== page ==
But there is another reason why we sometimes suffer. Sometimes it is for the sake of the gospel. Such suffering, as Paul tells us in Colossians 1:24, is ‘filling up what is lacking in Christ’s afflictions for the sake of his body, that is, the church’. Paul is not suggesting here that Jesus’ death wasn’t fully sufficient for salvation but rather that more suffering will be required to bring the news of that salvation to those who do not yet know of it. Sometimes, therefore, our suffering is for the sake of others, the means by which grace comes to those who do not yet know the good news.
Paul doesn’t want to suffer for his sin, to do so would be to reject all that Jesus did for him at Calvary, but he does, I think, want to share in the sufferings of Christ and to be like him in his death, so that not only may he become more like Jesus, but also so that he might be used by God to bring the gospel to others.
The question I must ask myself is do I really want to know such suffering too?
If we do suffer for the sake of the gospel, whether as a direct result of our witness or by testifying to the beauty of the gospel as we continue to hope in it as we suffer, we can draw comfort from knowing that such suffering isn’t meaningless, that it has purpose, that it is for the sake of others. Furthermore, knowing that we have been considered worthy to suffer dishonour for the sake of the name of Jesus, we may even, like the disciples in Acts 5, find ourselves able to rejoice in our suffering even though that same suffering will bring with it great sorrow.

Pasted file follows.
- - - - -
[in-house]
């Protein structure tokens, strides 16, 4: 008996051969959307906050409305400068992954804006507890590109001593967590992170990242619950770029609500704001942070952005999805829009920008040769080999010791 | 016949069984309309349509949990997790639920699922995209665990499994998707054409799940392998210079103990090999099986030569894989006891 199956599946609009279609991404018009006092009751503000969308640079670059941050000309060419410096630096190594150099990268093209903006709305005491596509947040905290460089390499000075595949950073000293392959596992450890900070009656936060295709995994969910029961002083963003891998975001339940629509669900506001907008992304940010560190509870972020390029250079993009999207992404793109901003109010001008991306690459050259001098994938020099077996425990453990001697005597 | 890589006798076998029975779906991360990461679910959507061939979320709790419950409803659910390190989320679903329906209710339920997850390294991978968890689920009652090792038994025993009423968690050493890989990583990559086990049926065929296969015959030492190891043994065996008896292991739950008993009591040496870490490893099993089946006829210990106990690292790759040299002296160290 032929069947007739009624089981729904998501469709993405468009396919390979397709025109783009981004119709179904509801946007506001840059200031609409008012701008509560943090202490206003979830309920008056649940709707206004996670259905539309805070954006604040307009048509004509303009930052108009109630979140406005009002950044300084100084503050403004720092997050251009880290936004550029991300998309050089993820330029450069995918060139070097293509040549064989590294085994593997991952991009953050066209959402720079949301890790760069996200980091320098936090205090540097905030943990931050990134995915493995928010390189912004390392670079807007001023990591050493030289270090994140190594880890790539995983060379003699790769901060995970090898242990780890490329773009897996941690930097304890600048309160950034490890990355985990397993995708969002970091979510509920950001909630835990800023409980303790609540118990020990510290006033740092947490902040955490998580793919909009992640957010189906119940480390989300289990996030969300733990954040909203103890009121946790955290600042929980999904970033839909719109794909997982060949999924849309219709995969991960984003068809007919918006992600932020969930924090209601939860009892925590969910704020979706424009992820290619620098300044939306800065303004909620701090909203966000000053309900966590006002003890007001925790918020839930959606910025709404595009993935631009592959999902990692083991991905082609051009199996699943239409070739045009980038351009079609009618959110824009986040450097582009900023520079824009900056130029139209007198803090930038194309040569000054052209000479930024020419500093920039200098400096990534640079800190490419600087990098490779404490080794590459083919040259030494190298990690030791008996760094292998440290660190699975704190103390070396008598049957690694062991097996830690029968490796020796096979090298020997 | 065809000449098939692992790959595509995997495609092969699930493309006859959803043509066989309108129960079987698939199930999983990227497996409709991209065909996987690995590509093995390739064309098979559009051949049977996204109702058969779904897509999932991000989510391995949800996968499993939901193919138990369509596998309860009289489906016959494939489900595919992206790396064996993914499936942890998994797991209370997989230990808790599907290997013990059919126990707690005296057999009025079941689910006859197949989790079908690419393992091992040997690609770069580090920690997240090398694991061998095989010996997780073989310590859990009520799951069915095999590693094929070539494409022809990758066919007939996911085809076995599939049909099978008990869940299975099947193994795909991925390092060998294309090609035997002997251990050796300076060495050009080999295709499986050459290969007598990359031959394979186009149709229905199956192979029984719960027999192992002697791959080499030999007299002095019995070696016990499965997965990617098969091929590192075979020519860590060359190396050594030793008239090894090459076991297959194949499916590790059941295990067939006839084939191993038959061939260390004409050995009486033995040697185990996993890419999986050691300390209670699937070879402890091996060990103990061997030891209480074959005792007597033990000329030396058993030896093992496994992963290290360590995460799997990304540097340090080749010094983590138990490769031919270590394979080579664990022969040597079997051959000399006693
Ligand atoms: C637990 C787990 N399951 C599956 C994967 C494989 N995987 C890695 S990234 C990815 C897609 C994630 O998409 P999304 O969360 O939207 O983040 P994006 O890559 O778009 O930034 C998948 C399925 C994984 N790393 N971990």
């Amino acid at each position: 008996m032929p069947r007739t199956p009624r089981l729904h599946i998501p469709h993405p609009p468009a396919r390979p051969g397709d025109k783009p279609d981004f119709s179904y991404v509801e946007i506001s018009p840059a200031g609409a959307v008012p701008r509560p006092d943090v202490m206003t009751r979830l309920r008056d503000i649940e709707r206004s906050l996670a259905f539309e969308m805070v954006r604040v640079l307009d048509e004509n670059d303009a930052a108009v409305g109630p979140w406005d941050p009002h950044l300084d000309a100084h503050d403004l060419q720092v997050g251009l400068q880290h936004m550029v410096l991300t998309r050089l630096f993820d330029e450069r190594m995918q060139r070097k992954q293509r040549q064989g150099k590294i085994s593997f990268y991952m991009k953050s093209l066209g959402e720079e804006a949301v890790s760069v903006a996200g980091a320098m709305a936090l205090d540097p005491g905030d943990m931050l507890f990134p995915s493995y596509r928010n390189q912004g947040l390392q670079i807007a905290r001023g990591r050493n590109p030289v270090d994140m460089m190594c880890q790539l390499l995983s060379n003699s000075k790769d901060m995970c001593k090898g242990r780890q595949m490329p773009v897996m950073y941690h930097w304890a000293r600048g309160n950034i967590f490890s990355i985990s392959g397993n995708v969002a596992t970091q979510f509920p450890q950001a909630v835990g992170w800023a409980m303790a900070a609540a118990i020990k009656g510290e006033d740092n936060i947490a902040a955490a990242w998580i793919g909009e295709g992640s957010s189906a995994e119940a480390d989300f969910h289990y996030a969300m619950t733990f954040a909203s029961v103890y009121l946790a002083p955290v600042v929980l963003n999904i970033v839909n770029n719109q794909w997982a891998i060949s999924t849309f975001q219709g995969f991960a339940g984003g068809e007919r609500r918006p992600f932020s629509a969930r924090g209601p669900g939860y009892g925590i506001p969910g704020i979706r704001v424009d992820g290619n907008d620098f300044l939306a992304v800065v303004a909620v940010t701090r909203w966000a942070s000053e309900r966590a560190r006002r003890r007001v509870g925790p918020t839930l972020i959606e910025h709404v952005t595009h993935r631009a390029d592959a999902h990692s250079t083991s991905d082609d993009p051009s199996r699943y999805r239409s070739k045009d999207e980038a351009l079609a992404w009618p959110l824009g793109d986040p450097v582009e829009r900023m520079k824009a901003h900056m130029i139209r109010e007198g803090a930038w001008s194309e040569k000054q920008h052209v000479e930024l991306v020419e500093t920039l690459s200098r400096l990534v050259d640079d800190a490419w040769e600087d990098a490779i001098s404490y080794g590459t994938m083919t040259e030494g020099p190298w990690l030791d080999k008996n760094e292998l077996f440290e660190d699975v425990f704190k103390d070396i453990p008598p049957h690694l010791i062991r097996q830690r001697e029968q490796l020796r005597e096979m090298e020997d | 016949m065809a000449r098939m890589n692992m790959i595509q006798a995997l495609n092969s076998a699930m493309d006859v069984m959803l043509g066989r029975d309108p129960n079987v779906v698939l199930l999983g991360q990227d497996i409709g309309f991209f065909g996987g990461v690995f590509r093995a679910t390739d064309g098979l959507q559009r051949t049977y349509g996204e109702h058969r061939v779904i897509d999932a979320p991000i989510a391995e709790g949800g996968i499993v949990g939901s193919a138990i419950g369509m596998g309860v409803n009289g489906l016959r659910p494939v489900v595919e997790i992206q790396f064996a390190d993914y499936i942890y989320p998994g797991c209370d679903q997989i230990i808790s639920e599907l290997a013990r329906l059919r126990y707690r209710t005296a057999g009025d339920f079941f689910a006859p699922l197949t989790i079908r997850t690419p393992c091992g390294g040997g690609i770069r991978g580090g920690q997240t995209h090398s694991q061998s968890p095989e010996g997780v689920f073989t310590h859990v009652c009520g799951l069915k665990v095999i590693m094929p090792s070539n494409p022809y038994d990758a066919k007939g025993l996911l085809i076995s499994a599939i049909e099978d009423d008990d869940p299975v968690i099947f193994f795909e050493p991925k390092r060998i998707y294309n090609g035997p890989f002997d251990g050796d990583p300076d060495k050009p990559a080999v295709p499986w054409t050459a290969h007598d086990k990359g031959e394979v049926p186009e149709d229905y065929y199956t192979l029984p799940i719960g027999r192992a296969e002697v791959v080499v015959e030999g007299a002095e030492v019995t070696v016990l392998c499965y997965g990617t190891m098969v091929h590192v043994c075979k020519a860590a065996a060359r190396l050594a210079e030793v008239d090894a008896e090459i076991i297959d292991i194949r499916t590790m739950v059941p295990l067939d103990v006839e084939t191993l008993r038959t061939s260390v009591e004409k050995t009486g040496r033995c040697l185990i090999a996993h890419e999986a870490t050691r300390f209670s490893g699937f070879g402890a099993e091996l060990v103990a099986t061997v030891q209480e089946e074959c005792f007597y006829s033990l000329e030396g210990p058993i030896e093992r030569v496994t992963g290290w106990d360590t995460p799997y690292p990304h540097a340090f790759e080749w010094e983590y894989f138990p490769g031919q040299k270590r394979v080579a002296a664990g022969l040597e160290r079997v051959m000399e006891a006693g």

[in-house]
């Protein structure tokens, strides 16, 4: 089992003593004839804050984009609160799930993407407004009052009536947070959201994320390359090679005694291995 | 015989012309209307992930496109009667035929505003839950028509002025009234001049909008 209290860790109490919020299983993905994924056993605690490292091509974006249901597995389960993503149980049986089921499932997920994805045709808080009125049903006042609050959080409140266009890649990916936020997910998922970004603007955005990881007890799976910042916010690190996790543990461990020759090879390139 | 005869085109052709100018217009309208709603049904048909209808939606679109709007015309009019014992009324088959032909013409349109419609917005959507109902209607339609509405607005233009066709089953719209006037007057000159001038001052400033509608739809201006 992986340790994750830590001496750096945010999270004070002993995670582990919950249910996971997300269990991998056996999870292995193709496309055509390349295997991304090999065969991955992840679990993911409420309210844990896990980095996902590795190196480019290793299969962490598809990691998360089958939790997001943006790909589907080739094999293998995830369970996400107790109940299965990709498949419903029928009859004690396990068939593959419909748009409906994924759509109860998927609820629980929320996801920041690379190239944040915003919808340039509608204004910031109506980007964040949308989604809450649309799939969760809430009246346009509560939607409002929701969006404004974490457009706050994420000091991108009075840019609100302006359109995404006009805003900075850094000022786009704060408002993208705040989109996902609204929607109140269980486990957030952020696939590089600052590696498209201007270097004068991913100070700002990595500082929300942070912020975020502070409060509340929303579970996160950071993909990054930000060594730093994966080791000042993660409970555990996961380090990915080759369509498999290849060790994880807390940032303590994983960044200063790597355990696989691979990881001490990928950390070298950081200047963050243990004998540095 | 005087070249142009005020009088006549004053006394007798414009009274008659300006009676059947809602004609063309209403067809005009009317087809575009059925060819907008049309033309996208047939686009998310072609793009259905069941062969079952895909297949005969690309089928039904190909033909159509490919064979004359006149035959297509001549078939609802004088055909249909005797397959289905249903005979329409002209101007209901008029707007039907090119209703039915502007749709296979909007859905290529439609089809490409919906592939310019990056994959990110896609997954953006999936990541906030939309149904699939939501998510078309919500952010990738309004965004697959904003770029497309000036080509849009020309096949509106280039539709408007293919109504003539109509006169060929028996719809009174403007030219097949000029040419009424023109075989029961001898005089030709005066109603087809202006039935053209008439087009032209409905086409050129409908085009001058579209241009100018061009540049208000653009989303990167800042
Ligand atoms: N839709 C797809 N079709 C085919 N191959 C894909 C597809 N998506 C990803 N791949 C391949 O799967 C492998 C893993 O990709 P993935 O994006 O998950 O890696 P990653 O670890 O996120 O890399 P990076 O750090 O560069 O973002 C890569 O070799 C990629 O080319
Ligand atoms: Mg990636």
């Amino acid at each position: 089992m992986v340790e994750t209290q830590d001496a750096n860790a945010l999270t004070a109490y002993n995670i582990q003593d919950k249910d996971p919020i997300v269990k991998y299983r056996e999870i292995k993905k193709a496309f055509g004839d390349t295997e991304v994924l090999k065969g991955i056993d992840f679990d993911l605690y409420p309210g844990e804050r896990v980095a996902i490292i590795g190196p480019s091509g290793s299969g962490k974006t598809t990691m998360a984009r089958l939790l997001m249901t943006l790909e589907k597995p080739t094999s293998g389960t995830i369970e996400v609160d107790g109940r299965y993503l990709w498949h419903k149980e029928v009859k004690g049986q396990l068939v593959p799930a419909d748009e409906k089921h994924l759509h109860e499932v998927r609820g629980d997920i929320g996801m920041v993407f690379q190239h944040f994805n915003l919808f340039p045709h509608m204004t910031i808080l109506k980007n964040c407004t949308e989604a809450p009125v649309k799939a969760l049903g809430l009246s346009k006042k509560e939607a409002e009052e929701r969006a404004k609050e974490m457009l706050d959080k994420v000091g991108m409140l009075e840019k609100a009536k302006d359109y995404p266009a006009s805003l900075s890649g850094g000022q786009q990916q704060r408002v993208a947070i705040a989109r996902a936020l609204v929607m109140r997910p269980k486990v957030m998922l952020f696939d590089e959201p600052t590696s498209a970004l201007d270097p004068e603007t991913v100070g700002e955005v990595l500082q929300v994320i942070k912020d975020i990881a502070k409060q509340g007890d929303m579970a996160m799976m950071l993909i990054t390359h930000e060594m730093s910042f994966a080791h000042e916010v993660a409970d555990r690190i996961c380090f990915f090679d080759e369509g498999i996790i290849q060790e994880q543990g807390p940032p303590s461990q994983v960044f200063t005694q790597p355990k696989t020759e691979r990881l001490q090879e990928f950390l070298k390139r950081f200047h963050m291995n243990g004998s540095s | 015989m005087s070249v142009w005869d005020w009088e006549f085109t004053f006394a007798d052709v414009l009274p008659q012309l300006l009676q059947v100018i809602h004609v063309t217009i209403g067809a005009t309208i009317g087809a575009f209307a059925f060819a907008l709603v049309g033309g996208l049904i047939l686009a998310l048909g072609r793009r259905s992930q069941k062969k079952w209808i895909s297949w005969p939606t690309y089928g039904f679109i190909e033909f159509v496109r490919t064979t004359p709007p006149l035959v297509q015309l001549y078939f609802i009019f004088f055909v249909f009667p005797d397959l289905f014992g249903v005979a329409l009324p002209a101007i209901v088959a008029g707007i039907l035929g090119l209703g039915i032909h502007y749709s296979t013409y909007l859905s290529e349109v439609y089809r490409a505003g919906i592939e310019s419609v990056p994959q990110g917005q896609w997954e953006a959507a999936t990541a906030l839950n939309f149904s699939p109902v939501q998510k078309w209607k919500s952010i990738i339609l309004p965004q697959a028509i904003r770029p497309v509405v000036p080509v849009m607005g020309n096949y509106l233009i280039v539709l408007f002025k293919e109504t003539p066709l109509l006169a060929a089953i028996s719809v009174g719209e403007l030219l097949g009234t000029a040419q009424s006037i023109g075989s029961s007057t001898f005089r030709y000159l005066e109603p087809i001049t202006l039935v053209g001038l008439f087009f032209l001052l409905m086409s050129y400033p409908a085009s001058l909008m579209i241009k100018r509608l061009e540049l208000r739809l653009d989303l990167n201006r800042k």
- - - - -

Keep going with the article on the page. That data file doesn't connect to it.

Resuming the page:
This isn’t to suggest that we should masochistically go in pursuit of suffering. Rather it is, perhaps, to suggest that there should sometimes be an acceptance that, when God lovingly sends suffering our way, that which we lose and which we are prone to value so highly is, in reality, often so much ‘garbage’. [Philippians 3:8]. Furthermore, we can take comfort that the suffering we do experience now is not worth comparing with the glory that is to be revealed to us [Romans 8:18], and that, however painful it genuinely is today, this light, momentary affliction is preparing for us an eternal weight of glory beyond all comparison [2 Corinthians 4:17]. If we understand this we will, perhaps, be a little more like Jesus in his death, in the way we accept the suffering that God allows us to experience – not that we will ever suffer to the degree that Christ did.
Sometimes bad things happen to good people, so that good things can happen to bad people. We rejoice that the worst possible thing happened to Jesus, the best of all persons, so that good things might happen to sinners like us. Let us pray, therefore, that like Paul we too might be prepared to share in the sufferings of Christ so that we might be used by God as a means of his grace by which his good news is brought to those who still need to hear it so badly.
And that wouldn’t be a bad thing, in fact it would be a very good thing indeed.
Because to suffer in such a way, seemingly undeservedly, far from being evidence of injustice on God’s part would, in fact, be evidence of his grace, both to those he reaches as a result of our suffering, and to we ourselves who, as well as being made more Christlike by it, can also what it is to experience the joy of being counted worthy to be used by Him in such a way.
For some further thoughts on suffering, click here